How do you recognize a manager who is not very or not inclusive?
Proof that progress remains to be made, many of us have undoubtedly already witnessed similar situations:
- A manager who makes - or lets people make - sexist, homophobic, fatphobic, age-related jokes, etc.
- A manager who organizes a meeting that risks overflowing after 6 p.m.
- During a mission to a client, send a delegation where all the employees are somewhat similar (age, gender, appearance, etc.)
- During a presentation, a manager who monopolizes the floor
- A manager hostile to a transversal work organization
In France, 54% of employees say they have already been victims of at least one form of discrimination. However, these acts would be perpetrated first by colleagues then by direct managers.
“Conversely , certain deliberately inclusive postures will have a lasting and positive impression on the minds of employees or customers,” observes Annette Chazoule. Imagine, for example, a delegation mission with high added value, where all the employees clearly do not come out of the same mold, with different genders, ages, origins, training or relationship to disability for example. Imagine an interlocutor who distributes the word among everyone. Inclusivity surprises and is remembered . »
Inclusive management: where to start to take action?
But to achieve this, you still need to adopt some good practices and know which ones. “To get started, I often recommend training on cognitive biases and stereotypes ,” comments Annette Chazoule. No one is immune to prejudice. It is healthy to learn to think against yourself and get out of your comfort zone. » Ideally, however, you should not act alone and be accompanied by your management. “To go further, we could imagine training courses with awareness of intergenerational management, parity, diversity . »
But our expert also invites you to review your interpersonal skills . “For this, so-called soft skills training, such as Process Com , to get to know others better, or NVC (non-violent communication), to communicate better, are very relevant. They allow us to better understand others and sometimes to identify and overcome resistance. » Because ultimately, isn't inclusive management also taking into account each individuality?
What skills to be an inclusive manager?
It remains to be seen whether all managers can become inclusive. On paper, any n+1 can make progress on the issue, provided they display a few necessary predispositions. “ Inclusion does not happen without effort , ” recognizes Annette Chazoule. It already requires a lot of humility and the ability to question oneself . You have to be ready to learn. And then, on the ground, this requires commitment and constant vigilance. »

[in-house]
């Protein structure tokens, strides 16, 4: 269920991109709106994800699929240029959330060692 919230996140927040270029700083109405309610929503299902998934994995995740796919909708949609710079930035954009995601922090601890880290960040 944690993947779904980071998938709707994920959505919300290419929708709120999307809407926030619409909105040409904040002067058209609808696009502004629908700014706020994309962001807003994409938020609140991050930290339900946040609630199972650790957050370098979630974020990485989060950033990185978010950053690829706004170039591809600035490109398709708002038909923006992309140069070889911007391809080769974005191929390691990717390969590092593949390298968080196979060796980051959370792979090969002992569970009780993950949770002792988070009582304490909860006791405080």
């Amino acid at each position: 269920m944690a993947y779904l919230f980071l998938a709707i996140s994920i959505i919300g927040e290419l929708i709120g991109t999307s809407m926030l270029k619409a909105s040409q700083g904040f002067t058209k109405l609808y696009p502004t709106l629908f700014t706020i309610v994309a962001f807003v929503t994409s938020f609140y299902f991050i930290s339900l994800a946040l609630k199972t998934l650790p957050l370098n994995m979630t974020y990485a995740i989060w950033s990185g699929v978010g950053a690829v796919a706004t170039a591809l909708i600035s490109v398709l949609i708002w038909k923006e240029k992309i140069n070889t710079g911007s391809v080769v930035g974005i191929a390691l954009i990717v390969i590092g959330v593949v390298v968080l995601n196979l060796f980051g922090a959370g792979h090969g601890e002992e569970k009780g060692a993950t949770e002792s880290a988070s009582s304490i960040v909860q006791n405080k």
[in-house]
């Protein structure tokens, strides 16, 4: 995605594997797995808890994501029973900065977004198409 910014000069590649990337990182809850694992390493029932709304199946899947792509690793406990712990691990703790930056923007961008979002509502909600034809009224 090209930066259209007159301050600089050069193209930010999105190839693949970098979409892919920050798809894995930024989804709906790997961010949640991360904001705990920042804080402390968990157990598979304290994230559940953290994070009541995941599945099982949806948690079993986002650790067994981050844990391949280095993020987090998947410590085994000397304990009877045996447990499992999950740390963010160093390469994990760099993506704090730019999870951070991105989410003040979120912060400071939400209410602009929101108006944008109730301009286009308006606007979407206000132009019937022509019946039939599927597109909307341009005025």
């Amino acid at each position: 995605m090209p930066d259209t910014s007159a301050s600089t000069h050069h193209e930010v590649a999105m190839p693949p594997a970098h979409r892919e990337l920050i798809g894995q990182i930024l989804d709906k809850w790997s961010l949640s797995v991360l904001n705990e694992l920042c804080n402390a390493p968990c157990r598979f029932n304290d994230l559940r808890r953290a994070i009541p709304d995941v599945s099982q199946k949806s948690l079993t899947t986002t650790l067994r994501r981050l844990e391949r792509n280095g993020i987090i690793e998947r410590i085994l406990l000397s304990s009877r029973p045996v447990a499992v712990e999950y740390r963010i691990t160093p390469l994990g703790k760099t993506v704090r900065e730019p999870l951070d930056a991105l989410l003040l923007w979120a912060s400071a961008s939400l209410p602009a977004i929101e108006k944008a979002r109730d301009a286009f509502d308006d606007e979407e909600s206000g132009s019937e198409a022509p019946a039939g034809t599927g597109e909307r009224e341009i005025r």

Among the expected postures and soft skills we can cite:
- Have enough humility, even ask for help,
- Knowing how to look and listen to what is happening around you,
- Have the courage not to tolerate any deviant comments or behavior,
- Support your teams in coaching mode,
- Encourage collective intelligence,
- Organize awareness actions or campaigns…
Can you be an inclusive manager when you are not pushed by the company?
It is better, as we will have understood, to be supported. However, to date, according to the Cegos study, only 21% of French managers (compared to 34% of the international panel) believe that their organization helps them manage sensitive situations linked to diversity and inclusion. “The room for progress is therefore real,” recognizes Annette Chazoule. However, even without encouragement, you have to get started, question yourself, and manage according to your personal convictions . Hoping, through example and figures, to instill good practices, upwards and downwards..."
It will undoubtedly take longer, but not without benefit. Above all, will organizations ultimately have a choice? “In a context of the war for talent, this is an increasingly less negotiable issue ,” warns our expert. When they arrive, there are high expectations from new employees, particularly among the 18-30 year old age group. The company must reflect current society. If it does not do this, it puts itself out of step with what people experience and therefore in danger of attracting talent and retaining them. »